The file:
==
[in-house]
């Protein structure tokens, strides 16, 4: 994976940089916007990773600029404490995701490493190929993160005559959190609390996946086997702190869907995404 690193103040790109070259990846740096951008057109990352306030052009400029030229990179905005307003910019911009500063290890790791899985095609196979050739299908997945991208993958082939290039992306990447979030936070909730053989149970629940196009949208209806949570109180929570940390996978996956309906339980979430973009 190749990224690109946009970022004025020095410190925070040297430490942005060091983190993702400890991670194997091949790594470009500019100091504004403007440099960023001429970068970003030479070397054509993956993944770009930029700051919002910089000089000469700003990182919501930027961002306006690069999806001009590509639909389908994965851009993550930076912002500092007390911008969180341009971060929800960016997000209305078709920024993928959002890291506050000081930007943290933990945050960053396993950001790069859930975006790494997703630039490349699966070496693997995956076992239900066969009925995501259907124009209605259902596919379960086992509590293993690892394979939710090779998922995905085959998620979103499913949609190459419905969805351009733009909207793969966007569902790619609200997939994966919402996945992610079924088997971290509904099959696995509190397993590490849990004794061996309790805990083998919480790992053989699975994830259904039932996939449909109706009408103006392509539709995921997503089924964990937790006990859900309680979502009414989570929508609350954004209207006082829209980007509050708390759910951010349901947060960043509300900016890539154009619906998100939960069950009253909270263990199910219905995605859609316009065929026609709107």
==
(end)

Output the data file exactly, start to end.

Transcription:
[in-house]
């Protein structure tokens, strides 16, 4: 994976940089916007990773600029404490995701490493190929993160005559959190609390996946086997702190869907995404 690193103040790109070259990846740096951008057109990352306030052009400029030229990179905005307003910019911009500063290890790791899985095609196979050739299908997945991208993958082939290039992306990447979030936070909730053989149970629940196009949208209806949570109180929570940390996978996956309906339980979430973009 190749990224690109946009970022004025020095410190925070040297430490942005060091983190993702400890991670194997091949790594470009500019100091504004403007440099960023001429970068970003030479070397054509993956993944770009930029700051919002910089000089000469700003990182919501930027961002306006690069999806001009590509639909389908994965851009993550930076912002500092007390911008969180341009971060929800960016997000209305078709920024993928959002890291506050000081930007943290933990945050960053396993950001790069859930975006790494997703630039490349699966070496693997995956076992239900066969009925995501259907124009209605259902596919379960086992509590293993690892394979939710090779998922995905085959998620979103499913949609190459419905969805351009733009909207793969966007569902790619609200997939994966919402996945992610079924088997971290509904099959696995509190397993590490849990004794061996309790805990083998919480790992053989699975994830259904039932996939449909109706009408103006392509539709995921997503089924964990937790006990859900309680979502009414989570929508609350954004209207006082829209980007509050708390759910951010349901947060960043509300900016890539154009619906998100939960069950009253909270263990199910219905995605859609316009065929026609709107």